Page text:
"Oh. That." She sat back in her chair, looking down at the table. "I don't know what mother told you about my little situation, but it's not exactly new."

"Little situation?" Zephryn was shocked. Between her power and her age, tespiro was more than just a little situation.

"I've been dealing with Gannon for years. I don't know why he's suddenly renewed his interest in me, but it's nothing I can't handle on my own."

"He's what?" A cold wind swept through the room before he could stop it. "What exactly has he been doing?"

Chloe's eyes widened as she watched a small whirlwind form on the table between them. "Nothing special," she replied, eyes captivated by the swirling wind. "But he's made his interest plain. And yesterday he asked me into his office for a glass of wine to celebrate my crew finding a rich vein of ore."

"Of course you refused," Zephryn stated flatly.

"What? No, of course not." She tore her eyes away from the spinning air to look directly at him. "When the mine master calls you into his office, you don't refuse." Her gaze was drawn back to the tiny whirlwind. "How are you able to keep it so contained?"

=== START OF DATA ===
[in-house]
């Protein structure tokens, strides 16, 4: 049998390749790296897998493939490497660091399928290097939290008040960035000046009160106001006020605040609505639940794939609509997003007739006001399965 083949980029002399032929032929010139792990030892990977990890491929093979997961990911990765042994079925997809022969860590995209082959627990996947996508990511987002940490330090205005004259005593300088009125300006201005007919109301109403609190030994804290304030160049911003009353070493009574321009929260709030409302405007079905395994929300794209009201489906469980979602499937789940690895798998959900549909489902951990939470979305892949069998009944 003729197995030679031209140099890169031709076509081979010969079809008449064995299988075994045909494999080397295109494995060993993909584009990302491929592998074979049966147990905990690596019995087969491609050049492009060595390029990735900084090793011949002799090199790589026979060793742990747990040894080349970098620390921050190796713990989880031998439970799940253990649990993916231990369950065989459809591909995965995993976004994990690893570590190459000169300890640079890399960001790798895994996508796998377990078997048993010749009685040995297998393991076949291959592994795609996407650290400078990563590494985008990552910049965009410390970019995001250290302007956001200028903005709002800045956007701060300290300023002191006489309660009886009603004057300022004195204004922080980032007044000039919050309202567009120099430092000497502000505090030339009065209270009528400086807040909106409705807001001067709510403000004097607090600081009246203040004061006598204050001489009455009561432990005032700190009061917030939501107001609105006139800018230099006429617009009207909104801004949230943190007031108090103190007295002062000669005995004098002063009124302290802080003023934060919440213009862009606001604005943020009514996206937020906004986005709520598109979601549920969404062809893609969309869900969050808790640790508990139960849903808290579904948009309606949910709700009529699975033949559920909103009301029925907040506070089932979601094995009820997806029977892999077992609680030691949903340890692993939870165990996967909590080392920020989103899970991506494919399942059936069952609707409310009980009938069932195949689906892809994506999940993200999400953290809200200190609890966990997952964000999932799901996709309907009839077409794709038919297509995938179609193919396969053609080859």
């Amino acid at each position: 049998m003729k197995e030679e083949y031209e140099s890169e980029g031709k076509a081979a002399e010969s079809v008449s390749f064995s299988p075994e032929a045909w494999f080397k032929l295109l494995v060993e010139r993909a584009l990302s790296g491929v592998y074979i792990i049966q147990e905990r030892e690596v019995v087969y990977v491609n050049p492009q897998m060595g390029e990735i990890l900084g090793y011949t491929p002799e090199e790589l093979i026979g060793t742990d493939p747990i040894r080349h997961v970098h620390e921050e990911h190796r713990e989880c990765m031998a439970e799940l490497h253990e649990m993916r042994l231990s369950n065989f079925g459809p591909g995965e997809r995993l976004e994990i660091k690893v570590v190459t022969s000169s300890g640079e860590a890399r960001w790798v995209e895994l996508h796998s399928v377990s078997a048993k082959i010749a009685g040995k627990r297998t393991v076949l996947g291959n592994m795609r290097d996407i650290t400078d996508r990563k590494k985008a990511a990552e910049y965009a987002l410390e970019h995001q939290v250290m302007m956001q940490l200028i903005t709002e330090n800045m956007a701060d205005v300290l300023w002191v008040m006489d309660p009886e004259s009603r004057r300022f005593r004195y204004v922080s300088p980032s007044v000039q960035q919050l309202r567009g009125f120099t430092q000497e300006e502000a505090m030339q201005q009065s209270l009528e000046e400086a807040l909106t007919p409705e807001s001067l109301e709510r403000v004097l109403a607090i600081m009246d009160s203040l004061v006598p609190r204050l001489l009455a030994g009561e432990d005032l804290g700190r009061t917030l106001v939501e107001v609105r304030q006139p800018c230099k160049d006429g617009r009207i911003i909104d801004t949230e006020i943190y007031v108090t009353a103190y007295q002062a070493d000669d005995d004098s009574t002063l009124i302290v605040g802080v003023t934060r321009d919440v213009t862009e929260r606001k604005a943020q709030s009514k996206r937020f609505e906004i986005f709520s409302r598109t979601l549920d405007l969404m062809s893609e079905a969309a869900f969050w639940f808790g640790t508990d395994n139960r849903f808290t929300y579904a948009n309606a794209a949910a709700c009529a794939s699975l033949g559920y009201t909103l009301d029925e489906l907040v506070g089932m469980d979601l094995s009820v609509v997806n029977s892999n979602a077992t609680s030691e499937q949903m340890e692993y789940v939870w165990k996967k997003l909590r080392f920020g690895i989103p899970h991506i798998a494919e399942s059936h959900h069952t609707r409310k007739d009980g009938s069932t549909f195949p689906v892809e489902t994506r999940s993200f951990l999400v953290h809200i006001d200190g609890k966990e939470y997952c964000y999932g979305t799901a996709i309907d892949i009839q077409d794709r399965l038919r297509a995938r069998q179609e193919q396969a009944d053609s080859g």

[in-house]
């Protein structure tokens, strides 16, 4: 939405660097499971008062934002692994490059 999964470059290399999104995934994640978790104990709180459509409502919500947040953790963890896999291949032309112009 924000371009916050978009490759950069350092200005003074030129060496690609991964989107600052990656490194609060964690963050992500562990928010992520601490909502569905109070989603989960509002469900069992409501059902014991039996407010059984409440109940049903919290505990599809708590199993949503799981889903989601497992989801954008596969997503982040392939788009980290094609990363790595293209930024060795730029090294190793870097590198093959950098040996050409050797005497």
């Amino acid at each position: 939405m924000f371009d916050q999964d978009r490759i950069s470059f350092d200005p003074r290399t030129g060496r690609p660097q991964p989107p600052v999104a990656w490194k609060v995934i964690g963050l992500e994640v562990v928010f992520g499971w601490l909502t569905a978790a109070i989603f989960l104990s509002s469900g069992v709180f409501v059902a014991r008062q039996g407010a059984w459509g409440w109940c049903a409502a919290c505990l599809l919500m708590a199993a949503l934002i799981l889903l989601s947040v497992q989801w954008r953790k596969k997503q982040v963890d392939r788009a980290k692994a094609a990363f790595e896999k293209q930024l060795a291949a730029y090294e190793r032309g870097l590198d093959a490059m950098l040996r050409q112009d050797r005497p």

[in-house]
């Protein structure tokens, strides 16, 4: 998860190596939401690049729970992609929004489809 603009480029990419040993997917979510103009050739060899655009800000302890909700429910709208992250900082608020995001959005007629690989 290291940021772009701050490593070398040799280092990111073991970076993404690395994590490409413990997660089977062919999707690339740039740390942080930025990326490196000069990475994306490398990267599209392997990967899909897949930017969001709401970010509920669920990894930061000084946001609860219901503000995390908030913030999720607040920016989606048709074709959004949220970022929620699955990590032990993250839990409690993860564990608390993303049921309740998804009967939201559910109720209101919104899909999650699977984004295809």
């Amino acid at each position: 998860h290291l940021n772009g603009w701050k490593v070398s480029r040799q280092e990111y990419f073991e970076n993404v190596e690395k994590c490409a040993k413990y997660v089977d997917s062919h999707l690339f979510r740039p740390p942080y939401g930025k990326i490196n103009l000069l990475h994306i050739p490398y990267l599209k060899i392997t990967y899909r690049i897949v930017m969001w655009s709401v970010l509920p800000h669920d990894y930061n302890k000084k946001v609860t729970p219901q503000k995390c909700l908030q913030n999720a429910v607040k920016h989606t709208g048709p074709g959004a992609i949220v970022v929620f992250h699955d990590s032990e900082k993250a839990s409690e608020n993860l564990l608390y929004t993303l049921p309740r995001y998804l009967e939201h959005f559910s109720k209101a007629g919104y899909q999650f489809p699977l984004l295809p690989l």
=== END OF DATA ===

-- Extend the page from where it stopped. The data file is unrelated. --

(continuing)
His brow furrowed in concentration and the wind dissipated. "I'm sorry," he said a little sheepishly. "I usually have better control than that. But just the thought of this Gannon trying to take advantage of you . . ."

She shrugged. "Like I said, it's nothing new, but I'm surprised mother was even aware of it."

Zephryn hesitated, torn between wanting to find out more about what Gannon was up to and the need to clear the air about what her mother really wanted his help with. "Chloe . . ." He loved saying her name. It had such a beautiful cadence to it.

All at once he felt the mental equivalent to a slap in his head. Da'nat!

If you're not going to help, then don't eavesdrop, he told the Illezie.

Then focus on the task at hand.

"Are you sure you're all right?" Chloe asked, concern on her face. "You keep wincing."

"Just a slight pain in the head," he said dryly. "I'm sure it will go away on its own.